In fleets requiring drivers to travel long distances (such as sales fleets), most drivers either use their own vehicle or one provided by the company. One of the biggest keys to manage risk when driving in these situations is for the driver to receive training in the vehicle they use for work.
Doing so applies the same principle used to teach other fleet drivers. Those who operate vans, delivery trucks, or large equipment do not train on some other type of vehicle. The key to managing risk for drivers is to have them receive their behind-the-wheel training in the same car they drive every day on the job, even when it’s their own vehicle.
Risk Management Goals in Driver Training
Certain tips apply to almost every driver who operates their own vehicle for their job or a company-provided sedan. When companies choose a fleet driver training program, they should cover these topics.
Competent vehicle control. This requires that drivers have hard-wired basic skills and maneuvers into their driving behavior. The ability to react quickly and instinctively reduces the risk of crashes, as the more time a driver takes to think about a basic maneuver, the more chance of error.
Situational awareness. This involves knowledge of traffic environments and the rules that govern operation of vehicles in that environment. Drivers should also develop awareness of other drivers and an ability to perceive their actions and predict what they will do.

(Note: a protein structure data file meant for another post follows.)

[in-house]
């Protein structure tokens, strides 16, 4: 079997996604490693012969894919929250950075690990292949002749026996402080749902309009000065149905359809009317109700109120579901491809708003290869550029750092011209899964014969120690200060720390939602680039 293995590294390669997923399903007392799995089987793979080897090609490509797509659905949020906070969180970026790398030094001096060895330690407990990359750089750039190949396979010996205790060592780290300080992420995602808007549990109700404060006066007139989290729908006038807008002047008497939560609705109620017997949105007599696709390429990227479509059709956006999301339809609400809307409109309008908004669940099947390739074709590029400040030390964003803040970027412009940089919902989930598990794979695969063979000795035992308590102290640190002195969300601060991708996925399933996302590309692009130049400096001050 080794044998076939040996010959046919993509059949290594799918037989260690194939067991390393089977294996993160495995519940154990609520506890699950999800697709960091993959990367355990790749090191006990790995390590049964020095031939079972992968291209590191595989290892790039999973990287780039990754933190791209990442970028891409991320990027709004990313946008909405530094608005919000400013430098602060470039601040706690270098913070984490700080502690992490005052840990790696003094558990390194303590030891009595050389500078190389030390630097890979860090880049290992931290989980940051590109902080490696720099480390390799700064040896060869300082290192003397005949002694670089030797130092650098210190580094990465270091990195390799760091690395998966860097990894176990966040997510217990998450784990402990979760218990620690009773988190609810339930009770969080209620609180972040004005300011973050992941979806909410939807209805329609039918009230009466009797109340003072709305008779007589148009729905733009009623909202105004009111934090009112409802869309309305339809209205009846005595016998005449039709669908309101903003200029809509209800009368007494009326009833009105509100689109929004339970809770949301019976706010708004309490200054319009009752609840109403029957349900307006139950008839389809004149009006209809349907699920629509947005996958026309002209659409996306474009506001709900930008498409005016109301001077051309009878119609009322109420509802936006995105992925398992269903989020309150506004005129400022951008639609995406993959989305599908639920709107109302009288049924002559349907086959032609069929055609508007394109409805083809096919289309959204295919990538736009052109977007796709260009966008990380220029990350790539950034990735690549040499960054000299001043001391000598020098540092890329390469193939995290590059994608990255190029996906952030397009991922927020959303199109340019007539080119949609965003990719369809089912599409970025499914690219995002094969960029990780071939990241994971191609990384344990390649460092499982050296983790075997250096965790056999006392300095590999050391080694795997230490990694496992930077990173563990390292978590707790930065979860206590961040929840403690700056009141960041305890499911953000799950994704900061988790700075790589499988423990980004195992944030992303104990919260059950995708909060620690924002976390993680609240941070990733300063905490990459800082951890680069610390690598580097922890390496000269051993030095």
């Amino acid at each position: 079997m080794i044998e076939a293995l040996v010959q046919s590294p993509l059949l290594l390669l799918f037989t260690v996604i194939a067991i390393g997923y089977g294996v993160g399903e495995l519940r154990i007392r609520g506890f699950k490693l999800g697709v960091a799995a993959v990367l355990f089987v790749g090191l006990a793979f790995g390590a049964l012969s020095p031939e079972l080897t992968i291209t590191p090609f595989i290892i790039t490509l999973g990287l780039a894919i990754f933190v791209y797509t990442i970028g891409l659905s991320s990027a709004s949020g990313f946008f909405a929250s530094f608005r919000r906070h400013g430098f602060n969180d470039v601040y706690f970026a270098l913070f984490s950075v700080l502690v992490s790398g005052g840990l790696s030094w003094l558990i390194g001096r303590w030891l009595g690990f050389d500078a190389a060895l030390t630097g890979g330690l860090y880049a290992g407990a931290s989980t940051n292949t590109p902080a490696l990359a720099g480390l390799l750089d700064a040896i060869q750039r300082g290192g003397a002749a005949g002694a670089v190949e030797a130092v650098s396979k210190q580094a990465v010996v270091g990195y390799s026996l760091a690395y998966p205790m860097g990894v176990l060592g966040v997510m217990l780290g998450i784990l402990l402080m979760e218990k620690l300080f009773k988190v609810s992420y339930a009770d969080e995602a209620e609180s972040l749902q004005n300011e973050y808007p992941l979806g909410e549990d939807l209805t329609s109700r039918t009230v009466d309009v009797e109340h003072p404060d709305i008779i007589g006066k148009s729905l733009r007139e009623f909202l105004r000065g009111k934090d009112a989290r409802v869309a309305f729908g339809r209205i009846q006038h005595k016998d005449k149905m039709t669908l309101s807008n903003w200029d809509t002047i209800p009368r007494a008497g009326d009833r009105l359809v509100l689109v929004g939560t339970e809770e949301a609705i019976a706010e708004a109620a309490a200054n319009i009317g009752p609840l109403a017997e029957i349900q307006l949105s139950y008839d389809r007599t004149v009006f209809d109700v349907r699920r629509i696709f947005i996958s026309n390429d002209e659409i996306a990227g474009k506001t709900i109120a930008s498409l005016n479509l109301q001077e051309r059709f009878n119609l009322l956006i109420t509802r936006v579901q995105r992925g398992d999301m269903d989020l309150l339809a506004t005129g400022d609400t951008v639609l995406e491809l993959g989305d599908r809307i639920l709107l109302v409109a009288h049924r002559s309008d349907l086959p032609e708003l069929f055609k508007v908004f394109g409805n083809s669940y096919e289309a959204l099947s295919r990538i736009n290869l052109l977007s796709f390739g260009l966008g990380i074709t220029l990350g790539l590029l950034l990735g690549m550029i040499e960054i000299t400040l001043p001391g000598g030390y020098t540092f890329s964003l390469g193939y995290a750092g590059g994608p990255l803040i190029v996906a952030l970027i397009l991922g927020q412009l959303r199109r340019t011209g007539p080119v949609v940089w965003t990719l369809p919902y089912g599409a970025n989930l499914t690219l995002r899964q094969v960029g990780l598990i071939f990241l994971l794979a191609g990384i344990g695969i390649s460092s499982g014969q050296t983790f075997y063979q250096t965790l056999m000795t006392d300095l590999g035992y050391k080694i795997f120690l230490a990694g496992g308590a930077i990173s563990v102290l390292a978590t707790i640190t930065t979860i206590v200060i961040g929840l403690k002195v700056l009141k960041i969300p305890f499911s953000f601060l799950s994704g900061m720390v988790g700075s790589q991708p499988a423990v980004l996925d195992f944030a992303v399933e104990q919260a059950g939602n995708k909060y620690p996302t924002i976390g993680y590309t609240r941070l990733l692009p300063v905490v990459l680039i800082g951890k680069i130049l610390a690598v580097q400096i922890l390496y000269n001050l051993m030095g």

Journey decisions. At this stage, drivers hone organizational critical thinking and risk management. This includes dealing with traffic variables, and the ability to use focus and choose the best options when deciding on the best, low-risk route.
Self-awareness. Drivers learn how their own attitudes and behaviors impact safety and risk management.
Tips to Manage Risk When Driving
When attempting to manage risk when driving, it’s important to keep these main issues in mind.
Avoid distractions. Distracted driving is the cause of a large percentage of accidents every year, especially now that most drivers have the temptation of a smartphone. To avoid distracted driving, put the phone out of reach and muted. Drivers should also avoid eating, drinking or smoking behind the wheel.
Beware your mood. Becoming angry or frustrated in traffic can lead to poor driving decisions. The same is true for feeling overly tired. Drivers should only get behind the wheel when they feel clear-headed, alert and when they can give driving their full attention.
Environmental awareness. Drivers must stay aware of the driving environment, as it directly influences some of the decisions they must make to remain safe. This includes traffic signals, weather conditions, and the actions of other drivers.
Maintain the vehicle. Drivers should routinely check that brakes work properly, that windows are clean, and that tires remain properly inflated. They also should ensure that mirrors are properly positioned before starting to drive.
Understand safety features. Drivers should have a strong understanding of the benefits and limitations of ADAS systems. While they can support a driver in maintaining safety, they do not replace a well-trained, alert driver.
Understanding limitations. A driver must know their own limitations. As noted by the National Highway Traffic Safety Administration, “Safe driving is contingent upon drivers practicing safe driving habits and using effective decision-making strategies.”
Keeping these ideas in mind can help you better manage risk when driving on the job, even if using your own vehicle.